\ ˈhaft How to pronounce haft (audio) \

Definition of haft

 (Entry 1 of 2)

: the handle of a weapon or tool


hafted; hafting; hafts

Definition of haft (Entry 2 of 2)

transitive verb

: to set in or furnish with a haft

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Synonyms for haft

Synonyms: Noun

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Examples of haft in a Sentence

Noun the blade of the adze is still good, but the haft is broken and will have to be replaced
Recent Examples on the Web: Noun If Neanderthals were going to the trouble of putting tar on a small, everyday domestic tool like a flake (whether to attach it to a haft or just to make a simple grip), then producing tar in usable amounts must have been routine. Kiona N. Smith, Ars Technica, "Neanderthal glue was a bigger deal than we thought," 22 Oct. 2019 The event will include a Persian tea ceremony, dance and musical performances and a haft sin display. Jenn Harris, latimes.com, "Where to celebrate Nowruz, the Persian and Zoroastrian New Year celebration," 8 Mar. 2018 Kids were dressed as items included in haft seen, the centerpiece of the 13 day celebration — a symbol equally important as the Christmas tree. Eric Kurhi, The Mercury News, "Campbell: Hundreds celebrate upcoming Persian New Year," 5 Mar. 2017 During Nowruz (pronounced NO-rooz), everyone gathers around a haft sin, a table spread with seven items, including sprouts, which symbolize rebirth, and apples, which represent health and beauty. Samin Nosrat, New York Times, "The Verdant Food of Iran Entices at Persian New Year," 14 Mar. 2017 Recent Examples on the Web: Verb Those fires may have been used to work on existing tools, not just haft new ones. Kiona N. Smith, Ars Technica, "Neanderthals glued their tools together," 2 July 2019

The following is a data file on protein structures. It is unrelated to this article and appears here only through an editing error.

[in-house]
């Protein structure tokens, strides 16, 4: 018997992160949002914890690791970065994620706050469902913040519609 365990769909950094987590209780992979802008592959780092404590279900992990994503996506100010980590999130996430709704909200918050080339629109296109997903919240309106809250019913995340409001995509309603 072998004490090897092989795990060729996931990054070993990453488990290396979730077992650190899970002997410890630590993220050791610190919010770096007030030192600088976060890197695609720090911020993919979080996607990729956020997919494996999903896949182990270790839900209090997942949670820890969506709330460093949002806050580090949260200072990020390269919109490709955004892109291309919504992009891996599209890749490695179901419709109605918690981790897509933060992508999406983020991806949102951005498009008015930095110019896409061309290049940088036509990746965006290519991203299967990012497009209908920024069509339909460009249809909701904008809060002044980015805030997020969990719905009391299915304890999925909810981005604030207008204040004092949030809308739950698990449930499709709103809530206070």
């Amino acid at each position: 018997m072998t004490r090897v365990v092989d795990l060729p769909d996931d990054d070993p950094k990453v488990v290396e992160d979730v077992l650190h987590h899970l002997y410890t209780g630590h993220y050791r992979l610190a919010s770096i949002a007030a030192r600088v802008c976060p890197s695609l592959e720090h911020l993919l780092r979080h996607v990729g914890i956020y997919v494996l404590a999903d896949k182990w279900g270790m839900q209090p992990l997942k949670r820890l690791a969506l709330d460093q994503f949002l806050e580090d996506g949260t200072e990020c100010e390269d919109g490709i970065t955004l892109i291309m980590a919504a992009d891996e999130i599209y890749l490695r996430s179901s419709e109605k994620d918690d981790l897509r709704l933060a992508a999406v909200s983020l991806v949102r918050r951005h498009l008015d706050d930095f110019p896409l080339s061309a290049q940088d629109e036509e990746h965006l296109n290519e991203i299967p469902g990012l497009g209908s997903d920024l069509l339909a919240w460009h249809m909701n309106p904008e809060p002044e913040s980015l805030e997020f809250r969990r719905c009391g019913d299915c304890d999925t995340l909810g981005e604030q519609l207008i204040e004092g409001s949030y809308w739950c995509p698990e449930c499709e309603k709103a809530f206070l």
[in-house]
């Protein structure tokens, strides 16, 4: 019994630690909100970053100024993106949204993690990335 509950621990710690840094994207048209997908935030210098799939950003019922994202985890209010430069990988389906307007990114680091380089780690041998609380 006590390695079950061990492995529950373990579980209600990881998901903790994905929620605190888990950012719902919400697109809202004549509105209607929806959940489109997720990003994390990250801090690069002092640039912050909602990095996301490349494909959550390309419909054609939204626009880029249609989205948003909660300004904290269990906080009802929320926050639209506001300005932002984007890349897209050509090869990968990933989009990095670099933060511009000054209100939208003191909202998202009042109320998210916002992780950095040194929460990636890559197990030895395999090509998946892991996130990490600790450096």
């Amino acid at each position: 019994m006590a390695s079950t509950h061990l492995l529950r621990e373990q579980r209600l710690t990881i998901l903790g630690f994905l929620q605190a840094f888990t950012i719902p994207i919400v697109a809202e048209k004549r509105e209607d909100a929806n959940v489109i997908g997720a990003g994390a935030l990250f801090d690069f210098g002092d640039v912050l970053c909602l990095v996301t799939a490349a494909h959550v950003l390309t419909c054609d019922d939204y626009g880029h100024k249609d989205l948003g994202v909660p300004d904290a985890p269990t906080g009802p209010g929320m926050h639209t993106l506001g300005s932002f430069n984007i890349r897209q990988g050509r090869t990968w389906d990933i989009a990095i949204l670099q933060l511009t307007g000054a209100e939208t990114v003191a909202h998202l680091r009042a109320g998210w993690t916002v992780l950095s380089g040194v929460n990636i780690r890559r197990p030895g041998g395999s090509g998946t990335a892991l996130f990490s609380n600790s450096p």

These example sentences are selected automatically from various online news sources to reflect current usage of the word 'haft.' Views expressed in the examples do not represent the opinion of Merriam-Webster or its editors. Send us feedback.

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First Known Use of haft


before the 12th century, in the meaning defined above


15th century, in the meaning defined above

History and Etymology for haft


Middle English, from Old English hæft; akin to Old English hebban to lift — more at heave entry 1

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Time Traveler for haft

Time Traveler

The first known use of haft was before the 12th century

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Cite this Entry

“Haft.” Merriam-Webster.com Dictionary, Merriam-Webster, https://www.merriam-webster.com/dictionary/haft. Accessed 21 Feb. 2020.

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More from Merriam-Webster on haft

Thesaurus: All synonyms and antonyms for haft

Rhyming Dictionary: Words that rhyme with haft

Spanish Central: Translation of haft

Nglish: Translation of haft for Spanish Speakers

Britannica English: Translation of haft for Arabic Speakers

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